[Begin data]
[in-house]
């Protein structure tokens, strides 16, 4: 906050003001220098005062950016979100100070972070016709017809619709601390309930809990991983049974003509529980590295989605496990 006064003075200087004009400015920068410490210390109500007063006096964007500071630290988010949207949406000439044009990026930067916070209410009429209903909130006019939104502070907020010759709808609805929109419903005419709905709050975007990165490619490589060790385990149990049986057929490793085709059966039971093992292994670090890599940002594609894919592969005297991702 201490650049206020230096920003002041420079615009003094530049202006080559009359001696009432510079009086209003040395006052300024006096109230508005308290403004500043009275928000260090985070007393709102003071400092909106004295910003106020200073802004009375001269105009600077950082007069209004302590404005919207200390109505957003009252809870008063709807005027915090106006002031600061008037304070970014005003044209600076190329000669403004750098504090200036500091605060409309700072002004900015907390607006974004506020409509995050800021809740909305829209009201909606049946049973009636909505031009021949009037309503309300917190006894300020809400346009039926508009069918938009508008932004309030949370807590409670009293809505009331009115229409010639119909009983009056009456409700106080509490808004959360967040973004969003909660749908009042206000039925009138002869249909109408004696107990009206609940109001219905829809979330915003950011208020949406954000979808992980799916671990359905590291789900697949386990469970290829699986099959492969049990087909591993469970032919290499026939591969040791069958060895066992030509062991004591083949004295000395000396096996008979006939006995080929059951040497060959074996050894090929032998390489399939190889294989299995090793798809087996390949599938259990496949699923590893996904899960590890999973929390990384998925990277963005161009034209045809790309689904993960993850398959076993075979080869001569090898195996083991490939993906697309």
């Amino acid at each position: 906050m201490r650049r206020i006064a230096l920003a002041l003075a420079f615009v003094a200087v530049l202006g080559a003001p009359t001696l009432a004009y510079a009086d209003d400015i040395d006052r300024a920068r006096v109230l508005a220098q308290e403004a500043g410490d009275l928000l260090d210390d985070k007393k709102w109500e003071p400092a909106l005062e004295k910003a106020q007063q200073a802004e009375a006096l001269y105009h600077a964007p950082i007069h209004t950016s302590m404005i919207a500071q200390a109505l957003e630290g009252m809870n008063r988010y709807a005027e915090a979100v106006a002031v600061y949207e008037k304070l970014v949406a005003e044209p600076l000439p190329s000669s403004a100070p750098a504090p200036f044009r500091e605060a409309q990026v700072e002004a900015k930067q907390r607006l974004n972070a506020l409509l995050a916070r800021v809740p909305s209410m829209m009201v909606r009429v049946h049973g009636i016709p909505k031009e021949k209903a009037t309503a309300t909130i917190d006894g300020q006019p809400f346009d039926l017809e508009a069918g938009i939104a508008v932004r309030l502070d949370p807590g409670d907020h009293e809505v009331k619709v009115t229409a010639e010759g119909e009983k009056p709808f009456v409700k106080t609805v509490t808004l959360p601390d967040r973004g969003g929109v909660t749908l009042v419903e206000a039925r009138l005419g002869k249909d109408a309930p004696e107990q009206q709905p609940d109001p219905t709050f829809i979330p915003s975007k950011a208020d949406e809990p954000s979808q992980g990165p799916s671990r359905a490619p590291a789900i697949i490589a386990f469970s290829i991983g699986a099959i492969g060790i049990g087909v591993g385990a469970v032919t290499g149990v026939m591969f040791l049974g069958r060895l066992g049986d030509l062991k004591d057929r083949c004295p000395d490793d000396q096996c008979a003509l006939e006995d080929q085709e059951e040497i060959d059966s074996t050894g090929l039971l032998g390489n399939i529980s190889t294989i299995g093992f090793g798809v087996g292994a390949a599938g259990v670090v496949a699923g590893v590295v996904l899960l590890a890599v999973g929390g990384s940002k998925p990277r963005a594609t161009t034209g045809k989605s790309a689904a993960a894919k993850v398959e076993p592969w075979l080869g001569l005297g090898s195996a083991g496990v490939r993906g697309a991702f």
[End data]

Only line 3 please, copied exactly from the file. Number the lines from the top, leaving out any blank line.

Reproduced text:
């Amino acid at each position: 906050m201490r650049r206020i006064a230096l920003a002041l003075a420079f615009v003094a200087v530049l202006g080559a003001p009359t001696l009432a004009y510079a009086d209003d400015i040395d006052r300024a920068r006096v109230l508005a220098q308290e403004a500043g410490d009275l928000l260090d210390d985070k007393k709102w109500e003071p400092a909106l005062e004295k910003a106020q007063q200073a802004e009375a006096l001269y105009h600077a964007p950082i007069h209004t950016s302590m404005i919207a500071q200390a109505l957003e630290g009252m809870n008063r988010y709807a005027e915090a979100v106006a002031v600061y949207e008037k304070l970014v949406a005003e044209p600076l000439p190329s000669s403004a100070p750098a504090p200036f044009r500091e605060a409309q990026v700072e002004a900015k930067q907390r607006l974004n972070a506020l409509l995050a916070r800021v809740p909305s209410m829209m009201v909606r009429v049946h049973g009636i016709p909505k031009e021949k209903a009037t309503a309300t909130i917190d006894g300020q006019p809400f346009d039926l017809e508009a069918g938009i939104a508008v932004r309030l502070d949370p807590g409670d907020h009293e809505v009331k619709v009115t229409a010639e010759g119909e009983k009056p709808f009456v409700k106080t609805v509490t808004l959360p601390d967040r973004g969003g929109v909660t749908l009042v419903e206000a039925r009138l005419g002869k249909d109408a309930p004696e107990q009206q709905p609940d109001p219905t709050f829809i979330p915003s975007k950011a208020d949406e809990p954000s979808q992980g990165p799916s671990r359905a490619p590291a789900i697949i490589a386990f469970s290829i991983g699986a099959i492969g060790i049990g087909v591993g385990a469970v032919t290499g149990v026939m591969f040791l049974g069958r060895l066992g049986d030509l062991k004591d057929r083949c004295p000395d490793d000396q096996c008979a003509l006939e006995d080929q085709e059951e040497i060959d059966s074996t050894g090929l039971l032998g390489n399939i529980s190889t294989i299995g093992f090793g798809v087996g292994a390949a599938g259990v670090v496949a699923g590893v590295v996904l899960l590890a890599v999973g929390g990384s940002k998925p990277r963005a594609t161009t034209g045809k989605s790309a689904a993960a894919k993850v398959e076993p592969w075979l080869g001569l005297g090898s195996a083991g496990v490939r993906g697309a991702f």